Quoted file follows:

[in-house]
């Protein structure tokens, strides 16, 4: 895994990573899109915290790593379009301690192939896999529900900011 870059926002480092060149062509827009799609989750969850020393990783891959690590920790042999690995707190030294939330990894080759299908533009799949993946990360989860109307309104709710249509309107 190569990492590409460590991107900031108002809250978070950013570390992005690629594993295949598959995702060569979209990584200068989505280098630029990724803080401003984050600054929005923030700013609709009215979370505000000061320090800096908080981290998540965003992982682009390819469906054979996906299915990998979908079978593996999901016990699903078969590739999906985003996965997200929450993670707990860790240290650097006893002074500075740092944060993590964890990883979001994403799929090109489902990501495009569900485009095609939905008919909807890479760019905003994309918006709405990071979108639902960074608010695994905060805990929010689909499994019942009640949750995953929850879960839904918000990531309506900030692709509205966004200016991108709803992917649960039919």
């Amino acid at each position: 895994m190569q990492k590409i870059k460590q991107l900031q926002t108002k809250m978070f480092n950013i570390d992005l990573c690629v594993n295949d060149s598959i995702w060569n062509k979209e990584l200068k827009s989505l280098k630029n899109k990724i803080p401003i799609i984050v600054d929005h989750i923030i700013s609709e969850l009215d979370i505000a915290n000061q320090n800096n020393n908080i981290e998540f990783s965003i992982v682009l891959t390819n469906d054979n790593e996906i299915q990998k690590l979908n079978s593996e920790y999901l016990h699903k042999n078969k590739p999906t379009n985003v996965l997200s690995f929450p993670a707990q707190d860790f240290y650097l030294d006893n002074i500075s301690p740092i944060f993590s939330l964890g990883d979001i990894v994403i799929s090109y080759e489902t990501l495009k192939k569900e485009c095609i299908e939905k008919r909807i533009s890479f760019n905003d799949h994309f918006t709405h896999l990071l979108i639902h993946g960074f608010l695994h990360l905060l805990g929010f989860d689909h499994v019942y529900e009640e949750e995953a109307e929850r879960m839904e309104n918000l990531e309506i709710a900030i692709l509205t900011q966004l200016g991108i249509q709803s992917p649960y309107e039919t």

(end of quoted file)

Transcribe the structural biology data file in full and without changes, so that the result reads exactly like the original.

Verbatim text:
[in-house]
């Protein structure tokens, strides 16, 4: 895994990573899109915290790593379009301690192939896999529900900011 870059926002480092060149062509827009799609989750969850020393990783891959690590920790042999690995707190030294939330990894080759299908533009799949993946990360989860109307309104709710249509309107 190569990492590409460590991107900031108002809250978070950013570390992005690629594993295949598959995702060569979209990584200068989505280098630029990724803080401003984050600054929005923030700013609709009215979370505000000061320090800096908080981290998540965003992982682009390819469906054979996906299915990998979908079978593996999901016990699903078969590739999906985003996965997200929450993670707990860790240290650097006893002074500075740092944060993590964890990883979001994403799929090109489902990501495009569900485009095609939905008919909807890479760019905003994309918006709405990071979108639902960074608010695994905060805990929010689909499994019942009640949750995953929850879960839904918000990531309506900030692709509205966004200016991108709803992917649960039919």
């Amino acid at each position: 895994m190569q990492k590409i870059k460590q991107l900031q926002t108002k809250m978070f480092n950013i570390d992005l990573c690629v594993n295949d060149s598959i995702w060569n062509k979209e990584l200068k827009s989505l280098k630029n899109k990724i803080p401003i799609i984050v600054d929005h989750i923030i700013s609709e969850l009215d979370i505000a915290n000061q320090n800096n020393n908080i981290e998540f990783s965003i992982v682009l891959t390819n469906d054979n790593e996906i299915q990998k690590l979908n079978s593996e920790y999901l016990h699903k042999n078969k590739p999906t379009n985003v996965l997200s690995f929450p993670a707990q707190d860790f240290y650097l030294d006893n002074i500075s301690p740092i944060f993590s939330l964890g990883d979001i990894v994403i799929s090109y080759e489902t990501l495009k192939k569900e485009c095609i299908e939905k008919r909807i533009s890479f760019n905003d799949h994309f918006t709405h896999l990071l979108i639902h993946g960074f608010l695994h990360l905060l805990g929010f989860d689909h499994v019942y529900e009640e949750e995953a109307e929850r879960m839904e309104n918000l990531e309506i709710a900030i692709l509205t900011q966004l200016g991108i249509q709803s992917p649960y309107e039919t």